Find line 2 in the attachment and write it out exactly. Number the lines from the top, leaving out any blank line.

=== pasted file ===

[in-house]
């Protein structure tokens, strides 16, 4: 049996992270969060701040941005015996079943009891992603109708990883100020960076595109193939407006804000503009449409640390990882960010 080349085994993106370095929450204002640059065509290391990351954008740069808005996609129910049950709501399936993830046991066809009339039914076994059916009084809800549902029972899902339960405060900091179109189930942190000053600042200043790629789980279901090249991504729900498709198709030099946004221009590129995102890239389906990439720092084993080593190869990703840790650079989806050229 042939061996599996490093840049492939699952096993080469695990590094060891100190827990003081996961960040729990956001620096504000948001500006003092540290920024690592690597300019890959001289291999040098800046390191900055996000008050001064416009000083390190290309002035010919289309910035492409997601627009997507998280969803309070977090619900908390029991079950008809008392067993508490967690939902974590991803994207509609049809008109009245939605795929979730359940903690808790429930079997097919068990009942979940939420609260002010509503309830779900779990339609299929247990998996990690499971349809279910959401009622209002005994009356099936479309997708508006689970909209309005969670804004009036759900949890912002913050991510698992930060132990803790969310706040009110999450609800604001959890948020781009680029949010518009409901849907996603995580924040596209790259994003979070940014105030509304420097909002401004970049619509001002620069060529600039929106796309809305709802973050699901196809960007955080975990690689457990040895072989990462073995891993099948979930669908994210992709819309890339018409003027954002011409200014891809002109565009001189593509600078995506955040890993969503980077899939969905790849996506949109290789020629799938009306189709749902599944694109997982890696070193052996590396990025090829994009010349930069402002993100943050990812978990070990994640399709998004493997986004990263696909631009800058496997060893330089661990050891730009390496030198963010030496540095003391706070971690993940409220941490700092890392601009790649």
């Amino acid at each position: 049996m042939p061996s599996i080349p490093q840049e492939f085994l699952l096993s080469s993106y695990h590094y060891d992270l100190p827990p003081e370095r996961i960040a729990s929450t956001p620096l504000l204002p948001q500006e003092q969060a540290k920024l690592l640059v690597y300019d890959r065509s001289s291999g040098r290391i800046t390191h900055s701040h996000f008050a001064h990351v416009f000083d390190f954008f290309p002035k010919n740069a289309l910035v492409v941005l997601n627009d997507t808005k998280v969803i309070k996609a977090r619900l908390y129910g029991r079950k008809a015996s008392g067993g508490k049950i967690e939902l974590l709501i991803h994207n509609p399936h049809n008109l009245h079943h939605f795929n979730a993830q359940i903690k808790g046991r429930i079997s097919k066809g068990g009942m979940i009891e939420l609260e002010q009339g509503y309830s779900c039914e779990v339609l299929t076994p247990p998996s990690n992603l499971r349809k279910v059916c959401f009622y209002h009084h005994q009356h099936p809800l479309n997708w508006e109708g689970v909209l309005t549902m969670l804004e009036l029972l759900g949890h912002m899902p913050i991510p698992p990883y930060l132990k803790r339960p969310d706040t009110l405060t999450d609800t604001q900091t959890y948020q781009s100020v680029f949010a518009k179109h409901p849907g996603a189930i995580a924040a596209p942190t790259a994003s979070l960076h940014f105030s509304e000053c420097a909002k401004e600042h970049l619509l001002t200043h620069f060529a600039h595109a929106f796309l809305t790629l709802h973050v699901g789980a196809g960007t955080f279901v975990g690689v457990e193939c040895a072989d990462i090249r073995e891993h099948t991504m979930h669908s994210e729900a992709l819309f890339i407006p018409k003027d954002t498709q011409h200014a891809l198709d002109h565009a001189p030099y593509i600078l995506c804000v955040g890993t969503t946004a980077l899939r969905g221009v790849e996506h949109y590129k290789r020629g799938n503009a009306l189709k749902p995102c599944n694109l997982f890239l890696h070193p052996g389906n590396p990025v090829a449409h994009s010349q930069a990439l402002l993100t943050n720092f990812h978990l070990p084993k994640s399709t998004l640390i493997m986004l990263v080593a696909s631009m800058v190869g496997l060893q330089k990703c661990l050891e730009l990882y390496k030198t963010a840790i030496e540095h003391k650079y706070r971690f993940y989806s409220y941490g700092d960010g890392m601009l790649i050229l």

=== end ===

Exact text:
């Protein structure tokens, strides 16, 4: 049996992270969060701040941005015996079943009891992603109708990883100020960076595109193939407006804000503009449409640390990882960010 080349085994993106370095929450204002640059065509290391990351954008740069808005996609129910049950709501399936993830046991066809009339039914076994059916009084809800549902029972899902339960405060900091179109189930942190000053600042200043790629789980279901090249991504729900498709198709030099946004221009590129995102890239389906990439720092084993080593190869990703840790650079989806050229 042939061996599996490093840049492939699952096993080469695990590094060891100190827990003081996961960040729990956001620096504000948001500006003092540290920024690592690597300019890959001289291999040098800046390191900055996000008050001064416009000083390190290309002035010919289309910035492409997601627009997507998280969803309070977090619900908390029991079950008809008392067993508490967690939902974590991803994207509609049809008109009245939605795929979730359940903690808790429930079997097919068990009942979940939420609260002010509503309830779900779990339609299929247990998996990690499971349809279910959401009622209002005994009356099936479309997708508006689970909209309005969670804004009036759900949890912002913050991510698992930060132990803790969310706040009110999450609800604001959890948020781009680029949010518009409901849907996603995580924040596209790259994003979070940014105030509304420097909002401004970049619509001002620069060529600039929106796309809305709802973050699901196809960007955080975990690689457990040895072989990462073995891993099948979930669908994210992709819309890339018409003027954002011409200014891809002109565009001189593509600078995506955040890993969503980077899939969905790849996506949109290789020629799938009306189709749902599944694109997982890696070193052996590396990025090829994009010349930069402002993100943050990812978990070990994640399709998004493997986004990263696909631009800058496997060893330089661990050891730009390496030198963010030496540095003391706070971690993940409220941490700092890392601009790649």